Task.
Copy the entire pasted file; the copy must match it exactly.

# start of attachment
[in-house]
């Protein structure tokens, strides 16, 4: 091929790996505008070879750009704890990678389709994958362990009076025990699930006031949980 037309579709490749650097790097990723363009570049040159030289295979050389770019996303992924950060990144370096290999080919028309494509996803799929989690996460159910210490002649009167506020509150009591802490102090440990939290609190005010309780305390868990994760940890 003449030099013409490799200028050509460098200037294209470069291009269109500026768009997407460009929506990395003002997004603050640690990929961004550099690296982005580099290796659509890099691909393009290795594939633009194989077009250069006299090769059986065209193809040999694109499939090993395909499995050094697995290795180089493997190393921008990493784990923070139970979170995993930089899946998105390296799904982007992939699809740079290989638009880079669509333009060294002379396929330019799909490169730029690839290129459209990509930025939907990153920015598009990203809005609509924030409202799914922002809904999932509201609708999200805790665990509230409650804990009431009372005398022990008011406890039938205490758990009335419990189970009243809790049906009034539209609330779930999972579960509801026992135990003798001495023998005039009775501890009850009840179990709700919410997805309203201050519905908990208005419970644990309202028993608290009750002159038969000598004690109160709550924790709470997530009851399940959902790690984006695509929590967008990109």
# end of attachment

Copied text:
[in-house]
């Protein structure tokens, strides 16, 4: 091929790996505008070879750009704890990678389709994958362990009076025990699930006031949980 037309579709490749650097790097990723363009570049040159030289295979050389770019996303992924950060990144370096290999080919028309494509996803799929989690996460159910210490002649009167506020509150009591802490102090440990939290609190005010309780305390868990994760940890 003449030099013409490799200028050509460098200037294209470069291009269109500026768009997407460009929506990395003002997004603050640690990929961004550099690296982005580099290796659509890099691909393009290795594939633009194989077009250069006299090769059986065209193809040999694109499939090993395909499995050094697995290795180089493997190393921008990493784990923070139970979170995993930089899946998105390296799904982007992939699809740079290989638009880079669509333009060294002379396929330019799909490169730029690839290129459209990509930025939907990153920015598009990203809005609509924030409202799914922002809904999932509201609708999200805790665990509230409650804990009431009372005398022990008011406890039938205490758990009335419990189970009243809790049906009034539209609330779930999972579960509801026992135990003798001495023998005039009775501890009850009840179990709700919410997805309203201050519905908990208005419970644990309202028993608290009750002159038969000598004690109160709550924790709470997530009851399940959902790690984006695509929590967008990109």